Vice President Walter Cronkite has a nice ring to it, and according to an op-ed in today's (July 25) Washington Post by Frank Mankiewicz—political director of George McGovern's 1972 presidential campaign—it coulda, woulda happened if only other top McGovernites had grabbed the trial balloon Mankiewicz launched in July 1972, when he proposed that their candidate invite Cronkite to join the Democrats' ticket.
Mankiewicz believes that one of the late anchorman's great strengths as a potential candidate, along with opposing the Vietnam War, was that he was the "most trusted man in America." Cronkite's status as America's most trusted is bunk, as I wrote last week. It all stems from a May 1972 poll that Oliver Quayle and Co. conducted in 18 states to determine the level of public trust for candidates in contests for senator, governor, and president. (See CBS News veteran Martin Plissner's fine book The Control Room: How Television Calls the Shots in Presidential Elections for the full story.) It's not clear why Quayle added Cronkite to the poll, which included the names of potential candidates as well as slots for "average governor" and "average senator," Plissner writes. Cronkite topped the survey, but a poll across 18 states that pits one broadcaster against a bunch of would-be candidates and "average" office holders is a pitiful measure of trust.
According to Mankiewicz, his Cronkite pitch "met with instant, and unanimous, disapproval." But he speculates that had Cronkite run with McGovern, they might have won in 1972 or come close to winning. And had they come close, a McGovern-Cronkite ticket would "probably" have been renominated and elected in 1976 after the 1974 resignation of President Richard Nixon.
In Mankiewicz's version, Cronkite would have taken the slot if offered. He writes:
Decades later, at a meeting of a corporate board on which they both served, George McGovern mentioned to Walter Cronkite that his name had been proposed as the vice presidential nominee at that stage of the campaign but was rejected because we were certain he would have turned us down. "On the contrary, George," the senator told me Cronkite replied, "I'd have accepted in a minute; anything to help end that dreadful war." At a later board meeting, Cronkite told a larger group that he would gladly have accepted the invitation to run with McGovern.
It makes a great story, but is it true? A July 28, 1972, New York Timesstory by James M. Naughton (subscription required), written after the convention, quotes McGovern campaign manager Gary Hart as saying that when the senior McGovern staff met to pick a candidate for vice president, they put "every name they could think of on the table, up to and including Walter Cronkite."
In a July 12, 2007, Dallas Morning News piece by Carl Leubsdorf, McGovern said that Cronkite later told him he would have taken the No. 2 space on the ticket "in a minute" had it been offered. Leubsdorf attempted to confirm McGovern's claim but failed. "Mr. Cronkite, 90 and ailing, did not respond to a request for comment," Leubsdorf wrote.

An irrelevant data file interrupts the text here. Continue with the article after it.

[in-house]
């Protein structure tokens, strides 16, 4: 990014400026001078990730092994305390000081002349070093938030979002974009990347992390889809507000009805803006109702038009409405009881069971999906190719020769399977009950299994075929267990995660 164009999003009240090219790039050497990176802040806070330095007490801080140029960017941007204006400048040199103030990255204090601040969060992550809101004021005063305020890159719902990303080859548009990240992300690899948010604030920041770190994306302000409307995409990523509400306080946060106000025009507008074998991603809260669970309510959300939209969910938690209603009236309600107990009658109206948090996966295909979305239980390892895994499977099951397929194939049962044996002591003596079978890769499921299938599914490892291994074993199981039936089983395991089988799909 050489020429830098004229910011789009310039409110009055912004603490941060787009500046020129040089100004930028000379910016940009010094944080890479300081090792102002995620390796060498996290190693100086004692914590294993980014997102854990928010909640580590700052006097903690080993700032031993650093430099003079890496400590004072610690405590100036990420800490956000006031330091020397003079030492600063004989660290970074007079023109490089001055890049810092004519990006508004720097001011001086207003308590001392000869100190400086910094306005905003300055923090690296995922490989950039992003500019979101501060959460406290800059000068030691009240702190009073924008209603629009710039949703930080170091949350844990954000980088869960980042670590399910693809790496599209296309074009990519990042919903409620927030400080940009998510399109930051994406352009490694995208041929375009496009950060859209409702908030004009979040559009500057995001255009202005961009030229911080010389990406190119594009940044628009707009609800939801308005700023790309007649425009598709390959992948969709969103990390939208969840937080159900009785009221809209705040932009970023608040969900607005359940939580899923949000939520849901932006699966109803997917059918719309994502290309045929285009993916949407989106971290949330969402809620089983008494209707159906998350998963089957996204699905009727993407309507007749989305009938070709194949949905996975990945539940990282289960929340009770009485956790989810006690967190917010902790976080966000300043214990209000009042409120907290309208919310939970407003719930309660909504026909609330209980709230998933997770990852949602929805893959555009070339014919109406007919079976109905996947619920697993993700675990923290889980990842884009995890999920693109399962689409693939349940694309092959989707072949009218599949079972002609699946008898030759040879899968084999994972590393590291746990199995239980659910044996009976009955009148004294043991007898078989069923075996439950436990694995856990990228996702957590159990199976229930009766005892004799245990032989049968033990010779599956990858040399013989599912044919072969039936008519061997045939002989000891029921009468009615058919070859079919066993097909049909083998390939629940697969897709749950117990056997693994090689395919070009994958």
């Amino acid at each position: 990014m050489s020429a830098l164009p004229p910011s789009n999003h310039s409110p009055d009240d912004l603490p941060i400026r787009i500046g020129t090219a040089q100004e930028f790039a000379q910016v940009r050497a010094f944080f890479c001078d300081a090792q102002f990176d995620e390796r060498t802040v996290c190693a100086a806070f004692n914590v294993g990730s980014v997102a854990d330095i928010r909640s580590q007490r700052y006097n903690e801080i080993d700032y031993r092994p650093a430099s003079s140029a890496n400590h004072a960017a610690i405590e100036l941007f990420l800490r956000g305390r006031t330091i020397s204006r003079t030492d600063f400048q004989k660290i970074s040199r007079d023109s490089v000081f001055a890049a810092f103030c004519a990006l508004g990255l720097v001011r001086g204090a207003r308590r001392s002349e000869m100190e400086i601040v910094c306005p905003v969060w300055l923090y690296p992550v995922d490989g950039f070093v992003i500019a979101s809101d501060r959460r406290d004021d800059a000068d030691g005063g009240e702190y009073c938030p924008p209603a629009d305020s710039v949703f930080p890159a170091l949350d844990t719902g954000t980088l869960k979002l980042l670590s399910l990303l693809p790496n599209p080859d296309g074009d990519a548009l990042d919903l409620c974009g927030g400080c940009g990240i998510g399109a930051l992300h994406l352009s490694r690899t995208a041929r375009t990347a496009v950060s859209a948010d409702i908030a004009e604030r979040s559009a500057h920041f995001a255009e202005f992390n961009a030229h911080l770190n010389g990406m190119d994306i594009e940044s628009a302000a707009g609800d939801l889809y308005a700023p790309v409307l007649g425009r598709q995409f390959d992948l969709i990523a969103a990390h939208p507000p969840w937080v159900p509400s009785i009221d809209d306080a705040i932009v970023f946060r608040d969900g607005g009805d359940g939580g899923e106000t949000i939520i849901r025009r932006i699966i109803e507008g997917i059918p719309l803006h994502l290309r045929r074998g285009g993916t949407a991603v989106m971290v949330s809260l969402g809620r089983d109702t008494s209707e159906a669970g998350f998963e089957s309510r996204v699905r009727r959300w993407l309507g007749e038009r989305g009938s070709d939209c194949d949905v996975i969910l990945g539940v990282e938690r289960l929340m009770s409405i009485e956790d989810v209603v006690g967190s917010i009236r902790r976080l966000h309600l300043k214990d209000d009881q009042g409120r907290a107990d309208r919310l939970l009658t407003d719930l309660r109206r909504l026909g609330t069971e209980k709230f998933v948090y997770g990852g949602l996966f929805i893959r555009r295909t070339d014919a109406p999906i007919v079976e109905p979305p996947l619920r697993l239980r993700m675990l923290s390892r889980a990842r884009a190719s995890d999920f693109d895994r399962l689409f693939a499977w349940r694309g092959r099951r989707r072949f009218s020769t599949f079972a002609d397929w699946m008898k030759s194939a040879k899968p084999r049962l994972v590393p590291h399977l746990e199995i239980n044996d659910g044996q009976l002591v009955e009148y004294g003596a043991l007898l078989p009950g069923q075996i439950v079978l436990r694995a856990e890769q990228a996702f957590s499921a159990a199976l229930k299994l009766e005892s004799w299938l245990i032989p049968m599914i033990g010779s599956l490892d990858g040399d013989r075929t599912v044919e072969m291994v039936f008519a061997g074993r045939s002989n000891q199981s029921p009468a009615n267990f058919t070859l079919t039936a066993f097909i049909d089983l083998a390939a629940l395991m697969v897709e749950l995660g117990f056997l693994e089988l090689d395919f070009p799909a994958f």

How ill was Cronkite in 2007? It's probably unrealistic to expect any 90-year-old to come to the phone when a reporter calls, but it's worth mentioning that the month before Leubsdorf's story appeared, Cronkite release a statement toasting Jane Pauley for winning the Walter Cronkite Award for Excellence in Journalism at Arizona State University. When I saw Cronkite give an address at Columbia University in February 2007, he apologized for being a little wobbly on stage, but he read his speech perfectly.
McGovern made the Cronkite claim directly in an Aug. 28, 2008, New York Times op-ed, writing, "I later learned from Walter that he would have accepted [the veep position]. I wish we had chosen him."
Would the anchorman really have accepted? In his 1996 autobiography, A Reporter's Life, Cronkite writes:
There were a couple of brushes with candidacy in which I played an innocent role. One was of little consequence. My name was apparently one of the many thrown on the table when the George McGovern forces were desperately searching for a vice presidential candidate at the 1972 Democratic convention.
Cronkite is mute in his book on whether he would have accepted the offer had McGovern made it. But he expresses sarcastic disdain about running for office. At some point in his career—unspecified by Cronkite—a group of Vassar students expressed interest in starting a "draft Cronkite for president" movement. He rejected the idea.
"I can go Sherman one step further," I wrote them. "Not only if nominated, I would not run, and if elected, I would not serve, but if perchance I did serve, I would be impeached."
If Cronkite went completely Sherman about running for president, it's hard to imagine him accepting the nomination for vice president. It just doesn't add up.
In 1980, Cronkite caused a political stir when the New Republicreported that he said he would be "honored" if asked to run for vice president by independent candidate for president John Anderson. Cronkite protested that his comments had been "misinterpreted." Yes, he would be honored to be asked, but, no, he would not run.